Flash: A Eulogy

Adobe’s recent announcement to discontinue work on Flash Player for mobile strikes me as hugely ironic.

I was with Flash from the beginning. Almost the beginning, Flash 4 to be exact. It was the late 90s. The web was young, broadband was 56K modem, most computers were slower than today’s phones. Video on the web was still sci fi. You’d have to wait hours to download minutes of video only to find out that you then needed to download a player.

Then there was Flash! It was absolutely amazing. Flash was high res animation streaming right through your 28K dial-up. How could it be? The answer was vectors. Flash, at the beginning and through mid-life was vector-graphics timeline animation. As I often explained at the time, vectors were pictures made with equations, whereas the opposite, bitmaps, were pixel colors for every damn pixel in the picture. You might not get photographic detail with vectors, but you sure got more bang for your buck and as a bonus the pictures were scalable. You could zoom in without it getting blotchy. Web animators could get really smart with Flash too. It allowed you to make pictures into symbols, and reuse them with out increasing the file size or streaming bandwidth of the animation.

Then Macromedia introduced interactivity in Flash 4 with the ability to write short lines of code into the timeline. At first it was stuff like “click this button and go to this other frame. ” You could also nest one timeline in another, so besides having a car animation with independently turning wheels, a smart Flash person could make games or complete websites.

Notice how I said “Flash person,” I could have said animator or designer or developer, but none of those really fit for the stage Flash was in at he turn of the century. At the time, serious animators drew by hand or worked in after-effects, serious designers were still mostly in print, and developers were writing code. To do Flash required all 3 skills. That what was so great about it for me, personally. When I got into Flash, I was working as a graphic artist mostly PowerPoint presentations. I loved working with vectors in Illustrator, so I dove into Flash with excitement. At first I feared writing code, using the novice mode which was like selecting choices from a menu, so there was no chance of a typo. Soon I was making my living at it, being a designer and learning to code as the language of Flash, Action Script, developed.

Flash reached it’s peak in 2004 when it launched a piece of software with the longest name ever, “Flash MX 2004 Professional Edition.” It was the first release to allow streaming video.   At that point it was still largely timeline based, but developers had started moving away from that controlling things with code.  Folks at Macromedia started touting RIA, or Rich Internet Applications, meaning Flashy apps that showed you data in a cool, fun way. A good developer could make a whole interactive , fun flashy website which displayed and submitted real data, like shop inventory and user’s credit cards. The world would be ours! And yet, there were still plenty of low bandwidth animations to be made. Flash was taking over but kept it’s soul.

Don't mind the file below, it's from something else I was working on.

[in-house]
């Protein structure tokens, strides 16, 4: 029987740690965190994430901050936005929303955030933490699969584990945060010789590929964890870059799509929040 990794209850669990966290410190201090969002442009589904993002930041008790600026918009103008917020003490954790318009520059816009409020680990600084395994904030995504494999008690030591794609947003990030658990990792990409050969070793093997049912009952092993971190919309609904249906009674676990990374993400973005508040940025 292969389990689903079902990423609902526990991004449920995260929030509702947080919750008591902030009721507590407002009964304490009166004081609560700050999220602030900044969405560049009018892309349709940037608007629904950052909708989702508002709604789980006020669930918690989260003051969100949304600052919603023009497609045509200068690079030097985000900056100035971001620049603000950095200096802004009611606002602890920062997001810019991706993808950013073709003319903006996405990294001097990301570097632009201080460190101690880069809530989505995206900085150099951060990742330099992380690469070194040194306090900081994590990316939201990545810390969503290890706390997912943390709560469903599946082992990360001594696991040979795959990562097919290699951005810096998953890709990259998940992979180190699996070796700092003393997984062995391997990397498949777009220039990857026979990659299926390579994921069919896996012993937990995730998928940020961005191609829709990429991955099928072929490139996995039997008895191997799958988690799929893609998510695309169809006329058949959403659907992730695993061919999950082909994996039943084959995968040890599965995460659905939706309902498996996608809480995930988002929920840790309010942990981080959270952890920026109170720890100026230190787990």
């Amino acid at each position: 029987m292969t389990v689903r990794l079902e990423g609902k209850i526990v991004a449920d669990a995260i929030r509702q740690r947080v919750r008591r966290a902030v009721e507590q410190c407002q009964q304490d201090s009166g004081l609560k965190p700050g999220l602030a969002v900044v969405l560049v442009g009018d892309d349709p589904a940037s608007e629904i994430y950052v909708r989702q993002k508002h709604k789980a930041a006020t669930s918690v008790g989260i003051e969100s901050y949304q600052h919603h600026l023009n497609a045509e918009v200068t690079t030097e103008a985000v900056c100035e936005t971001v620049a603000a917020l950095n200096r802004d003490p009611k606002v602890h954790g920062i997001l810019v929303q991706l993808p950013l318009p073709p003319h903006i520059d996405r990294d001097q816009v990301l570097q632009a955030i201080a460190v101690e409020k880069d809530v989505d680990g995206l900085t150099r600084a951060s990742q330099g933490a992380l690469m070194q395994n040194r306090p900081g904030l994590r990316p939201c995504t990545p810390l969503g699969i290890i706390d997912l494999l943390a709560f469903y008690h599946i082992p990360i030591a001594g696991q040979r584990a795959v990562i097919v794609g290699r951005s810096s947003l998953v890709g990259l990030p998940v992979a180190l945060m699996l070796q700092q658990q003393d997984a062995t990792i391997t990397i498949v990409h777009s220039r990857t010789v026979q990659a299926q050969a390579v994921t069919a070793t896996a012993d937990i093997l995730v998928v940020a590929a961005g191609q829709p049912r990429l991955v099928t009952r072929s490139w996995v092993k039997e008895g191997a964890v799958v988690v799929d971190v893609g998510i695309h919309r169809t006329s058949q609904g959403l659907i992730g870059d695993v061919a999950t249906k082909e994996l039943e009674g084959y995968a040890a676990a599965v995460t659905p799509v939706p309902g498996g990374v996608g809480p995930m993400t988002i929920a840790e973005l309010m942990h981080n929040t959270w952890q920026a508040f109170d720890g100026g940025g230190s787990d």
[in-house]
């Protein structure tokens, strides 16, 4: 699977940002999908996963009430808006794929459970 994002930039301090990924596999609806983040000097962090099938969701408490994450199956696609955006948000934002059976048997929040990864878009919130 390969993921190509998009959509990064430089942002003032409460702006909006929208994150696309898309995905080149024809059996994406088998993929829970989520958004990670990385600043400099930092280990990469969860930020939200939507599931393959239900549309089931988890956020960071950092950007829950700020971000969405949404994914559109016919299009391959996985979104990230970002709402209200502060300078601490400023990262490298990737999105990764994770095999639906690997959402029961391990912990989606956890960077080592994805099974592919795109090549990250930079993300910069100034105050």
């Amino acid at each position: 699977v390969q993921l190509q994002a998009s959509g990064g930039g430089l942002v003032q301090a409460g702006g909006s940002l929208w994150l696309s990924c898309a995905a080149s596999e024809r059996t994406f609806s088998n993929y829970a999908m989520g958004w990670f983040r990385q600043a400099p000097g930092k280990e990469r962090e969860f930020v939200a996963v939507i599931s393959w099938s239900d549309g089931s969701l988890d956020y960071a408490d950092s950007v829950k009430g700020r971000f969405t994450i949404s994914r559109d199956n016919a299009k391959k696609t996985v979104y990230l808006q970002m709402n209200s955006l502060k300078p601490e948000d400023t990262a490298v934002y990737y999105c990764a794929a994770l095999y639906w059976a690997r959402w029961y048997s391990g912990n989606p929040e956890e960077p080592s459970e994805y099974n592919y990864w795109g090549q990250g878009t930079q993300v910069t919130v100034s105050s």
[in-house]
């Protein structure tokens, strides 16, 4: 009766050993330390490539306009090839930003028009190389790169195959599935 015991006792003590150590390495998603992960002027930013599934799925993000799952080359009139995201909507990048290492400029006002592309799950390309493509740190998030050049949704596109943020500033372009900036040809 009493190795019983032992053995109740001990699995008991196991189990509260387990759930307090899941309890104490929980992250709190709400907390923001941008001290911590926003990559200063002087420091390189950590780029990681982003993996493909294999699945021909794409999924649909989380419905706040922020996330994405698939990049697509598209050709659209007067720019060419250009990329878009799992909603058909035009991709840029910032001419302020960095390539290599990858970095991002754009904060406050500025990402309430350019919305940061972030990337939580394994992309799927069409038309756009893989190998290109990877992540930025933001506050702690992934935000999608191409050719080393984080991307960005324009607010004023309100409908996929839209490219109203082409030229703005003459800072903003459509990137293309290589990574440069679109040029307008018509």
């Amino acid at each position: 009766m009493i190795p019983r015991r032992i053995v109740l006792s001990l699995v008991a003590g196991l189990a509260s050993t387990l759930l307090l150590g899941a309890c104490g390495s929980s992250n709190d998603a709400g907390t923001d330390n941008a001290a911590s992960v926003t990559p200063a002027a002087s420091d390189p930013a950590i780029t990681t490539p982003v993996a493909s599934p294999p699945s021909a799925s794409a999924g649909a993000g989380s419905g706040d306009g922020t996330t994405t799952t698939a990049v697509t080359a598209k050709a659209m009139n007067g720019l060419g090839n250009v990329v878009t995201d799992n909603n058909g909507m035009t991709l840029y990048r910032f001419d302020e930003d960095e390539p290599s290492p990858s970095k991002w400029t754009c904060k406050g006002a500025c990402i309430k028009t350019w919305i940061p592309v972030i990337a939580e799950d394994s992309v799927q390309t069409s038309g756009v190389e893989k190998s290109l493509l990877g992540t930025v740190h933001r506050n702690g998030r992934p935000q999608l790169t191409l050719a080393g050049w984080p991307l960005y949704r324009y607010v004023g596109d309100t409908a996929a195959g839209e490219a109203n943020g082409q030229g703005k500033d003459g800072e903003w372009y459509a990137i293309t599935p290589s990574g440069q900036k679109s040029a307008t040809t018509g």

Then adobe bought Macromedia and ruined it all. It tried to turn Flash into a platform for the web. The soul of vector-based timeline animation withered under the weight of a platform tasked with the ability to do anything on any kind of system.

This is where it gets ironic. Soon the mobile web began to emerge. A web browsing phone in 2005 was about as powerful as a desktop in 1997, and the cell phone bandwidth similar to dial-up. Early Flash could have rocked the mobile phone market! But sad to say, Flash was now all grown up into a platform and was just to bulky, too combersome, used too much memory to work at all on a phone. It’s really too bad, but life does go on…


Giant Upside Down Reactive Ice Cream Cone

Footage assembled from Figment New York 2010 on Governours Island. Narration by David Aronson.

What do you call it? VJ, Lighting, Live-Visuals…

I’ve had a lot of people introduce me as someone who does lighting. I find that strange, but I can’t totally disagree. From my perspective, my work is a combination of design, animation, interactive programming, projection mapping,  installation, and live-mixing. However, the end product is usually made from light coming out of a projector. I’ve also been projecting directly onto people lately, so I can see how I’m getting a rep as a lighting guy. Ultimately, I view myself as an artist. The programming, animation, and whatever else are really just tools, like chisles or brushes. Each project necessitates its own set of tools, and part of the art is choice of tools.

I’m not sure if this makes anything any clearer to anybody. Over the next week I’m going to be updating this site with some more examples. That should help.

Plaza Live Mix Screencapture

<iframe src=”http://player.vimeo.com/video/1781504″ width=”650″ height=”490″ frameborder=”0″ webkitAllowFullScreen mozallowfullscreen allowFullScreen></iframe> <p><a href=”http://vimeo.com/1781504″>FiGO / Tommie Sunshine Plaza Remix Live Video Mix</a> from <a href=”http://vimeo.com/user770430″>David Aronson</a> on <a href=”https://vimeo.com”>Vimeo</a>.</p>

Live VJ mix to Plaza by Figo